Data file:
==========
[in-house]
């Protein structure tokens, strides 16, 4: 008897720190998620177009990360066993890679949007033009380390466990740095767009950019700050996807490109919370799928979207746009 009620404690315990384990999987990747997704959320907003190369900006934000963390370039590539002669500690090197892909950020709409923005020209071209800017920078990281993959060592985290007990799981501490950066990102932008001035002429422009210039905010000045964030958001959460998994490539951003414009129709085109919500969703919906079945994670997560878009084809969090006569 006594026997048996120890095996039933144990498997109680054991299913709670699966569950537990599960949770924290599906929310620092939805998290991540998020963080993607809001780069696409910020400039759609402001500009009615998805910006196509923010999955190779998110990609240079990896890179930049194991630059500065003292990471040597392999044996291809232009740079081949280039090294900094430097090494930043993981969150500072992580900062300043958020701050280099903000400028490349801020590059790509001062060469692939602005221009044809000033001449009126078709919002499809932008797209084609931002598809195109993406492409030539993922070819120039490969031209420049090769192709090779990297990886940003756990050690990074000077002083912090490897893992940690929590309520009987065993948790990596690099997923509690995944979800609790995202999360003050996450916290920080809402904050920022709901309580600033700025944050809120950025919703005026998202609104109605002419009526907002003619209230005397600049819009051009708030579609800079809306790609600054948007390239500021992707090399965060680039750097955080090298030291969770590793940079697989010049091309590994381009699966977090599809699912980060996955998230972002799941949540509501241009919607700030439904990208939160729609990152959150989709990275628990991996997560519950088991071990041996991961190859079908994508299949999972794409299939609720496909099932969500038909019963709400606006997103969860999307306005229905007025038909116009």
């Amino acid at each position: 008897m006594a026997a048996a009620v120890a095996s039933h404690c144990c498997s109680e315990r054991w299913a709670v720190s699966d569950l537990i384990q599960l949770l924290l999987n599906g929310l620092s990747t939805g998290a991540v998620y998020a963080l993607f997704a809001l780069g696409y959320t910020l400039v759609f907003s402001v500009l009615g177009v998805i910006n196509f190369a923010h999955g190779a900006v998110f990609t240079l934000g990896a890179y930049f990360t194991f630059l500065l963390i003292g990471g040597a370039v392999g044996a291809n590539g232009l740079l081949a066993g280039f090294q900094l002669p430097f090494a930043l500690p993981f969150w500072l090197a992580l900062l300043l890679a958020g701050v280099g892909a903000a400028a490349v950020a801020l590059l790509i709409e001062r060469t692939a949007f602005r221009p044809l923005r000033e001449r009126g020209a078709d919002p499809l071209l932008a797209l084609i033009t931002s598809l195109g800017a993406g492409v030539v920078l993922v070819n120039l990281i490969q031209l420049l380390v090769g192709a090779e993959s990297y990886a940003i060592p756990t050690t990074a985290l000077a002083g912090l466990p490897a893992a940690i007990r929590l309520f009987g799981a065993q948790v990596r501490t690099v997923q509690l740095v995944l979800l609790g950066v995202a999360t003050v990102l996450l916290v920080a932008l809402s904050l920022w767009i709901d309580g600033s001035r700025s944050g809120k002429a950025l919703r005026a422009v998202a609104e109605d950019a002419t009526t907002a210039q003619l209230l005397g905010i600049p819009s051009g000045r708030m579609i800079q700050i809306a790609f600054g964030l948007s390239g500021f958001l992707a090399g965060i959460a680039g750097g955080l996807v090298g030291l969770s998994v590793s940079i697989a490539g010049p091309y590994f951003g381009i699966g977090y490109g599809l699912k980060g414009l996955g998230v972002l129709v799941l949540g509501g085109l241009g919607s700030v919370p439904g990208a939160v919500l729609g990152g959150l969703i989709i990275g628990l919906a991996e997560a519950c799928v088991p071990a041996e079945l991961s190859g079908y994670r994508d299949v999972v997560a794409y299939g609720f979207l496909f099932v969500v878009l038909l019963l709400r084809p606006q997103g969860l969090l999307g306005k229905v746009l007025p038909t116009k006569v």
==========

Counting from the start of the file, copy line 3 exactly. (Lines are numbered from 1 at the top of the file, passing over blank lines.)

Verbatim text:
């Amino acid at each position: 008897m006594a026997a048996a009620v120890a095996s039933h404690c144990c498997s109680e315990r054991w299913a709670v720190s699966d569950l537990i384990q599960l949770l924290l999987n599906g929310l620092s990747t939805g998290a991540v998620y998020a963080l993607f997704a809001l780069g696409y959320t910020l400039v759609f907003s402001v500009l009615g177009v998805i910006n196509f190369a923010h999955g190779a900006v998110f990609t240079l934000g990896a890179y930049f990360t194991f630059l500065l963390i003292g990471g040597a370039v392999g044996a291809n590539g232009l740079l081949a066993g280039f090294q900094l002669p430097f090494a930043l500690p993981f969150w500072l090197a992580l900062l300043l890679a958020g701050v280099g892909a903000a400028a490349v950020a801020l590059l790509i709409e001062r060469t692939a949007f602005r221009p044809l923005r000033e001449r009126g020209a078709d919002p499809l071209l932008a797209l084609i033009t931002s598809l195109g800017a993406g492409v030539v920078l993922v070819n120039l990281i490969q031209l420049l380390v090769g192709a090779e993959s990297y990886a940003i060592p756990t050690t990074a985290l000077a002083g912090l466990p490897a893992a940690i007990r929590l309520f009987g799981a065993q948790v990596r501490t690099v997923q509690l740095v995944l979800l609790g950066v995202a999360t003050v990102l996450l916290v920080a932008l809402s904050l920022w767009i709901d309580g600033s001035r700025s944050g809120k002429a950025l919703r005026a422009v998202a609104e109605d950019a002419t009526t907002a210039q003619l209230l005397g905010i600049p819009s051009g000045r708030m579609i800079q700050i809306a790609f600054g964030l948007s390239g500021f958001l992707a090399g965060i959460a680039g750097g955080l996807v090298g030291l969770s998994v590793s940079i697989a490539g010049p091309y590994f951003g381009i699966g977090y490109g599809l699912k980060g414009l996955g998230v972002l129709v799941l949540g509501g085109l241009g919607s700030v919370p439904g990208a939160v919500l729609g990152g959150l969703i989709i990275g628990l919906a991996e997560a519950c799928v088991p071990a041996e079945l991961s190859g079908y994670r994508d299949v999972v997560a794409y299939g609720f979207l496909f099932v969500v878009l038909l019963l709400r084809p606006q997103g969860l969090l999307g306005k229905v746009l007025p038909t116009k006569v």